The Wellness Guidelines implement Board of Education
Policy 103-1 and fulfill the requirements of
Public Law 108-265 Section 204 and the
Healthy Hunger Free-Kids Act (2010).
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Translations are available in Cebuano (Visayan),
Hawaiian (without diacritical marks),
Every school has a designated wellness coordinator and a committee that meet at least three times per year to address school health issues, including the implementation of the Wellness Guidelines. The Wellness Committee should consist of school administration, faculty and staff, as well as students, families and community representatives. The Wellness Committee is responsible for completing the
School Health Index and using other data sources (e.g. Youth Risk Behavior Survey) in order to identify priority areas for the school’s
At the beginning of each school year, the school community is notified about the wellness policy and provided with the wellness coordinator’s contact information. The school also encourages student’s families to support wellness at school and at home.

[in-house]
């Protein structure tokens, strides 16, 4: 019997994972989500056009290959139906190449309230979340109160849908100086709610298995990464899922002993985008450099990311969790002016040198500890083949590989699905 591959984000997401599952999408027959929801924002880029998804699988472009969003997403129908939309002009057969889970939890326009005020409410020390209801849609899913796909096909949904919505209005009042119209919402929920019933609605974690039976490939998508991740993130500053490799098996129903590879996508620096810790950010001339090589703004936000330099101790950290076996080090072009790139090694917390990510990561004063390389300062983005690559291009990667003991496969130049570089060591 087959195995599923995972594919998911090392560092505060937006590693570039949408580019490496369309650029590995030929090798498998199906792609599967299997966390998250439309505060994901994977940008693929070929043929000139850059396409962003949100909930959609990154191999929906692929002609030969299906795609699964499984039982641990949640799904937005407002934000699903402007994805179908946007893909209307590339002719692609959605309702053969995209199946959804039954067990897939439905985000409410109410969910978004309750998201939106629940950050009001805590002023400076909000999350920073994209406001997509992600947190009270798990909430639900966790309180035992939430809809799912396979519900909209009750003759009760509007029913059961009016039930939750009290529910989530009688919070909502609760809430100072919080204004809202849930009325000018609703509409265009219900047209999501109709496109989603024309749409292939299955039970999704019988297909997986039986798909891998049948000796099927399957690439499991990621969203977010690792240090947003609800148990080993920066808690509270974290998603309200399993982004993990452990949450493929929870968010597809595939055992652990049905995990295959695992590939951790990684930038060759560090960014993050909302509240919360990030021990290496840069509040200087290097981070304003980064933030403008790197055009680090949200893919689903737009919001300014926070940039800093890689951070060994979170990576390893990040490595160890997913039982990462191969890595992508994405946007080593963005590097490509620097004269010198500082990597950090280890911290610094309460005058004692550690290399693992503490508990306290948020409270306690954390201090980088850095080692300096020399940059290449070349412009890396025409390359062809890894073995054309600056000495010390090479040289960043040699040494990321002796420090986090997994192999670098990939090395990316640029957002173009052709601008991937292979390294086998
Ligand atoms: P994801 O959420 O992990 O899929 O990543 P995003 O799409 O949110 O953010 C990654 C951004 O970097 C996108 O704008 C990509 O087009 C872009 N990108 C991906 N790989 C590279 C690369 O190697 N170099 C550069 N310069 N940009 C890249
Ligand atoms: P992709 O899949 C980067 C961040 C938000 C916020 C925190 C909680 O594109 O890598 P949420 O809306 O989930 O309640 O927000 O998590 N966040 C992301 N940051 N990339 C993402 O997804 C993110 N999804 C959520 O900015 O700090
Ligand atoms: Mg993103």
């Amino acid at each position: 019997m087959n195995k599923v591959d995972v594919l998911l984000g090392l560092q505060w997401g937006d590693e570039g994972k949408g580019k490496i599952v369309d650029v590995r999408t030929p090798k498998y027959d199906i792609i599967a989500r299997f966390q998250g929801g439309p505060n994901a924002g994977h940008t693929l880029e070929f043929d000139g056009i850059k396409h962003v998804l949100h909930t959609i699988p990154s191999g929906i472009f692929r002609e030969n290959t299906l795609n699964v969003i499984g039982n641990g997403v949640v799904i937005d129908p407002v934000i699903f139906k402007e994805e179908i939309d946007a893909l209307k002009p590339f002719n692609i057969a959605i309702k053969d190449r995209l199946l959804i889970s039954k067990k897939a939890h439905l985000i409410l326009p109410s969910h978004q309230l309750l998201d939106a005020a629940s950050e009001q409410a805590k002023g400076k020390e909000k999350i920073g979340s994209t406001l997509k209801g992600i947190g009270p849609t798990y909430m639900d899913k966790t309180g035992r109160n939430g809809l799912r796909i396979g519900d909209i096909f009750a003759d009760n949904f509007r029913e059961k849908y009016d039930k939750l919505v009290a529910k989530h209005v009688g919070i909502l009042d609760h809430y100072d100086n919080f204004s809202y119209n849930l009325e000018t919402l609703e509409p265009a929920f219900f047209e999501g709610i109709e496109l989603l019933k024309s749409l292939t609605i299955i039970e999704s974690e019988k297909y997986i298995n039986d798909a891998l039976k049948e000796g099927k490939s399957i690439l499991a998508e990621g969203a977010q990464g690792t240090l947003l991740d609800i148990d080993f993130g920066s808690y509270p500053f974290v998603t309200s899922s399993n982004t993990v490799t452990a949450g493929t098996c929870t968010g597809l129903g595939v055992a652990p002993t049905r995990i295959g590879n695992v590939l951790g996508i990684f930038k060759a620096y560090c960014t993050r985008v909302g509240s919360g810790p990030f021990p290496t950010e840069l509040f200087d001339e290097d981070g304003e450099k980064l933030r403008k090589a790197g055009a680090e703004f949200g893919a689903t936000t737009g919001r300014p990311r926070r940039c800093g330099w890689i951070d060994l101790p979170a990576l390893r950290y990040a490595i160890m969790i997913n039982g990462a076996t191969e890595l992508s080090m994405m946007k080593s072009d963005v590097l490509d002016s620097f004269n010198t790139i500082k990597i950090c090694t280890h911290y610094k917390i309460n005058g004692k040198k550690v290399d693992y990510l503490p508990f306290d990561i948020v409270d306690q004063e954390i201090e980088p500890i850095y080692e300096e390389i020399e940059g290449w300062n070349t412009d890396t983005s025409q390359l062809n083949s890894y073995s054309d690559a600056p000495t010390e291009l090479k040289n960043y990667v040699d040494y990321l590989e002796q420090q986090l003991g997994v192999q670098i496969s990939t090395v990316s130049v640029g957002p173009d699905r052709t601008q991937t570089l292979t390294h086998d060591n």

Health Education and Nutrition Promotion
Health education and nutrition promotion provide the instructional foundation that is necessary to prepare students to make lifelong healthy decisions and practice healthy behaviors. This component area of the Wellness Guidelines includes school-wide promotion of nutritious meals and snacks as well as quality health education.
Guidelines for health education and nutrition promotion are organized around four key components:
Instructional content of health education classes includes a focus on knowledge and skills that support healthy eating and is aligned with the Hawaii State Department of Education (HIDOE) standards for health education.
Health education is provided to students in elementary grades at least 45 minutes per week and secondary grades at least 200 minutes per week.
Nutrition education includes culturally relevant activities that are ‘aina-based and hands-on, such as food preparation, taste-testing, farm visits and school gardens.